Parkinson’s Disease

Parkinson’s disease is a disorder that affects nerve cells, or neurons, in a part of the brain that controls muscle movement. In Parkinson’s, neurons that make a chemical called dopamine die or do not work properly. Dopamine normally sends signals that help coordinate your movements. No one knows what damages these cells. Symptoms of Parkinson’s disease may include

  • Trembling of hands, arms, legs, jaw and face
  • Stiffness of the arms, legs and trunk
  • Slowness of movement
  • Poor balance and coordination

As symptoms get worse, people with the disease may have trouble walking, talking or doing simple tasks. They may also have problems such as depression, sleep problems or trouble chewing, swallowing or speaking.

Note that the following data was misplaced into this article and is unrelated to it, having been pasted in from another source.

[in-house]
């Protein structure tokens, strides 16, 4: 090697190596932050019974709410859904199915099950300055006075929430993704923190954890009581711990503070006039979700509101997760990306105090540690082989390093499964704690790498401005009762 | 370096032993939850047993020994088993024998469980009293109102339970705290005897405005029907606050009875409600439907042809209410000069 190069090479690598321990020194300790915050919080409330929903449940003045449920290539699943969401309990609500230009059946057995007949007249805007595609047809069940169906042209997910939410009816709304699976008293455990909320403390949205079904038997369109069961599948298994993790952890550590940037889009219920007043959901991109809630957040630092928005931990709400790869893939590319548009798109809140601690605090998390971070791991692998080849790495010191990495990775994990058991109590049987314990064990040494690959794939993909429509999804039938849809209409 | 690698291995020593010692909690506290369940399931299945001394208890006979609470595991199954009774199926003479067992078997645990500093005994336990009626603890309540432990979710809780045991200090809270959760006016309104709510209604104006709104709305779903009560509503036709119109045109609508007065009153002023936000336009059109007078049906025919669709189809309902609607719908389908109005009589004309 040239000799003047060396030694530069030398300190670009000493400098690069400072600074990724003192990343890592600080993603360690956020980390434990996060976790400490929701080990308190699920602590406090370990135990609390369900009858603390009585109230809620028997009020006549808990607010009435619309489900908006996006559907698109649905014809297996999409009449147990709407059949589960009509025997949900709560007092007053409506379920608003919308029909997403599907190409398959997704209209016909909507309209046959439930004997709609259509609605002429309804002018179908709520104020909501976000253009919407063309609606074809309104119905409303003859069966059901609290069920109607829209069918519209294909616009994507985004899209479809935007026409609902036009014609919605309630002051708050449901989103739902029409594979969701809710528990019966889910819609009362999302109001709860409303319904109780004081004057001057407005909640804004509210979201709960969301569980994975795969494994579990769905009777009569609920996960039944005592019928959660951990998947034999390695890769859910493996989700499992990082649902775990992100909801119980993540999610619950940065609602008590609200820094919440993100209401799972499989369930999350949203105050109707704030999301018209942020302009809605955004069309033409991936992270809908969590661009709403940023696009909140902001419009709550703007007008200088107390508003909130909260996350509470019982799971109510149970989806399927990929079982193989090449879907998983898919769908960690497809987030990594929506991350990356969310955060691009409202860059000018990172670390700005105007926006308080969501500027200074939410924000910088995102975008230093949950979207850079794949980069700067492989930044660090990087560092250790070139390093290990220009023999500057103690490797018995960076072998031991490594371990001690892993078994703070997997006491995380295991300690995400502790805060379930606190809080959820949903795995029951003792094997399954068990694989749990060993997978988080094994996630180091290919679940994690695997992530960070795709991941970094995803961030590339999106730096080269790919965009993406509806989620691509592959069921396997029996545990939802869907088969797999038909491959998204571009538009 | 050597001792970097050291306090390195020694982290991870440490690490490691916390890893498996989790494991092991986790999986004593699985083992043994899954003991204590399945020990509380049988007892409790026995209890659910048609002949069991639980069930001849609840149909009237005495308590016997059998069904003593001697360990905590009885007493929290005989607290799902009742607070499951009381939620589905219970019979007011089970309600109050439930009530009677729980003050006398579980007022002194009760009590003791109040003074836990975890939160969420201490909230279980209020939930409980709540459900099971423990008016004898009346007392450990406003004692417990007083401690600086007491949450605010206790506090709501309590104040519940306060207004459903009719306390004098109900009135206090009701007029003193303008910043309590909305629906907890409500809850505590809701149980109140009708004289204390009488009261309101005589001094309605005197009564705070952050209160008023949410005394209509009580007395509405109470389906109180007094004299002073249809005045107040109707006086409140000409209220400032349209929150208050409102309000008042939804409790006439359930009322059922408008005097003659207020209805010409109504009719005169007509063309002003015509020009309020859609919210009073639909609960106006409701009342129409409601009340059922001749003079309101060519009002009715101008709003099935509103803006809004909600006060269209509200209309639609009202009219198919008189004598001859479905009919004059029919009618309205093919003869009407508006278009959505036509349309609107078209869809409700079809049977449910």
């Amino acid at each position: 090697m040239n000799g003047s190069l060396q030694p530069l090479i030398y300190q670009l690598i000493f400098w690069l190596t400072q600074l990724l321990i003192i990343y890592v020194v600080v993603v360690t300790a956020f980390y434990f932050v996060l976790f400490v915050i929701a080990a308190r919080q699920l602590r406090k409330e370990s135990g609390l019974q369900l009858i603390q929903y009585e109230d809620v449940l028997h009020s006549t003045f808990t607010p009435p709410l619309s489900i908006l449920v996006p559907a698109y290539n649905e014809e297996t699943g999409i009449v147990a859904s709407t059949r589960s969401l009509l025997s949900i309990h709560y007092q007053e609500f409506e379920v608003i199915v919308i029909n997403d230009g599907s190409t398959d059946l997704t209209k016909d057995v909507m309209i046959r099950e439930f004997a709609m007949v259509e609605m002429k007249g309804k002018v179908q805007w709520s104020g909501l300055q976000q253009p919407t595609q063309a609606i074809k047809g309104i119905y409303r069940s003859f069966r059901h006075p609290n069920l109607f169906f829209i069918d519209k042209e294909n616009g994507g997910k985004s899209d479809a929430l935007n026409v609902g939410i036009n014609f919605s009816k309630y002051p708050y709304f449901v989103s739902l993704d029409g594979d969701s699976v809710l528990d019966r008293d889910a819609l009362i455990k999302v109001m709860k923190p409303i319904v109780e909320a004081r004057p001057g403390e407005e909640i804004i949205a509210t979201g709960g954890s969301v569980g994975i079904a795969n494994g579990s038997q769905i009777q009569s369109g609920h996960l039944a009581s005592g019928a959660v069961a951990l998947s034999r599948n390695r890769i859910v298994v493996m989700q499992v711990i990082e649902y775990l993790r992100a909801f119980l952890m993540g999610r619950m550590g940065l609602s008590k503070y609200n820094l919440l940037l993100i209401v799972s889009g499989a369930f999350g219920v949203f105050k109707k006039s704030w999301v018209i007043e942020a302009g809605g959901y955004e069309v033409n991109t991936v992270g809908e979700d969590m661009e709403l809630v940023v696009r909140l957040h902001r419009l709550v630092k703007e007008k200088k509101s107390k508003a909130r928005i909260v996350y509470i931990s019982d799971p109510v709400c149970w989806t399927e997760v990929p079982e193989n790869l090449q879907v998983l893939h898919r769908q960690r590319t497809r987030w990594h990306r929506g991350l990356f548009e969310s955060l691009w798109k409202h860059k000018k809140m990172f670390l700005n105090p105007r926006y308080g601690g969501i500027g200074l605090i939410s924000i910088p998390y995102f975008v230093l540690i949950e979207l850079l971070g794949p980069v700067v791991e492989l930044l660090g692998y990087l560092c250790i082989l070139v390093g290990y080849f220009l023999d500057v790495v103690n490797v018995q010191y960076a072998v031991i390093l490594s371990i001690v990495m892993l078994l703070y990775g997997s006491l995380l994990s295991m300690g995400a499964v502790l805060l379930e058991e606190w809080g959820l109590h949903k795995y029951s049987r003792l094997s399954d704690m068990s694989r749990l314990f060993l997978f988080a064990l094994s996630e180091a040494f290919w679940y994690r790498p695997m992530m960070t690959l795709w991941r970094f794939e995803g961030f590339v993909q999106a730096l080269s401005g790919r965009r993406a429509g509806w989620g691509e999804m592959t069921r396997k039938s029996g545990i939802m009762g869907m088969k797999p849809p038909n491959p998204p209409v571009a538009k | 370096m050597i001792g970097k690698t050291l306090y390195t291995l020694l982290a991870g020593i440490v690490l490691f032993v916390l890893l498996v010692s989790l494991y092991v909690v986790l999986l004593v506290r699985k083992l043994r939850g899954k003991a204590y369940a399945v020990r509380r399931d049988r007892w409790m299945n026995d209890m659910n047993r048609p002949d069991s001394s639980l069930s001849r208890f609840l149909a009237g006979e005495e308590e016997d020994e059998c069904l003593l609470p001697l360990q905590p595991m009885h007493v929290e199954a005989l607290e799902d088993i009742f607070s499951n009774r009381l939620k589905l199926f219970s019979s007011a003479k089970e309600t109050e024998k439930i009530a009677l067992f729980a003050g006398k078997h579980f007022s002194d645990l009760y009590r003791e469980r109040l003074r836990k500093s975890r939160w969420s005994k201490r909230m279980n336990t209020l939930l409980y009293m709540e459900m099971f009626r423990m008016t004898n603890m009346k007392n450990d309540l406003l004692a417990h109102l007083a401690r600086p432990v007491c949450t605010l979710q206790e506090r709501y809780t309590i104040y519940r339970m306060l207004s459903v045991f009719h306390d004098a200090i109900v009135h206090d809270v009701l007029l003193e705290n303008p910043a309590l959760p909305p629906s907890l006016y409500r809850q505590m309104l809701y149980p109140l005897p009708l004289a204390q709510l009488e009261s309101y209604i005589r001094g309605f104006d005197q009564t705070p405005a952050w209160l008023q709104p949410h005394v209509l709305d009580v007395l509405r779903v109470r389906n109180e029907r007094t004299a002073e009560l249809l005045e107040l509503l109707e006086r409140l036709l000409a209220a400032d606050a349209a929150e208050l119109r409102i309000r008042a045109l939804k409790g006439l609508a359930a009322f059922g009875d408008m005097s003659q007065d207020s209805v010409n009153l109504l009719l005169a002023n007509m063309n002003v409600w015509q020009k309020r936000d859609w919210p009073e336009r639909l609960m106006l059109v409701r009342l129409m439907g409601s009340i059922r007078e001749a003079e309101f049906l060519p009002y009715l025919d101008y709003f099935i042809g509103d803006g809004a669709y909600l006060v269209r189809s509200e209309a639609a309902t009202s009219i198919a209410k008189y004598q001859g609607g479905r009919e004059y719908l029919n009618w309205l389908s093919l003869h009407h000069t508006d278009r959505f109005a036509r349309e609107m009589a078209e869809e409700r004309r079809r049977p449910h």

Parkinson’s usually begins around age 60, but it can start earlier. It is more common in men than in women. There is no cure for Parkinson’s disease. A variety of medicines sometimes help symptoms dramatically.
From National Library of Medicine

Parkinson’s Disease Health Center by WebMD

Parkinson’s disease is diagnosed in more than 50,000 Americans each year. Find information here on Parkinson’s disease symptoms and treatments — from medication to surgery. Plus, find daily help in our online support group.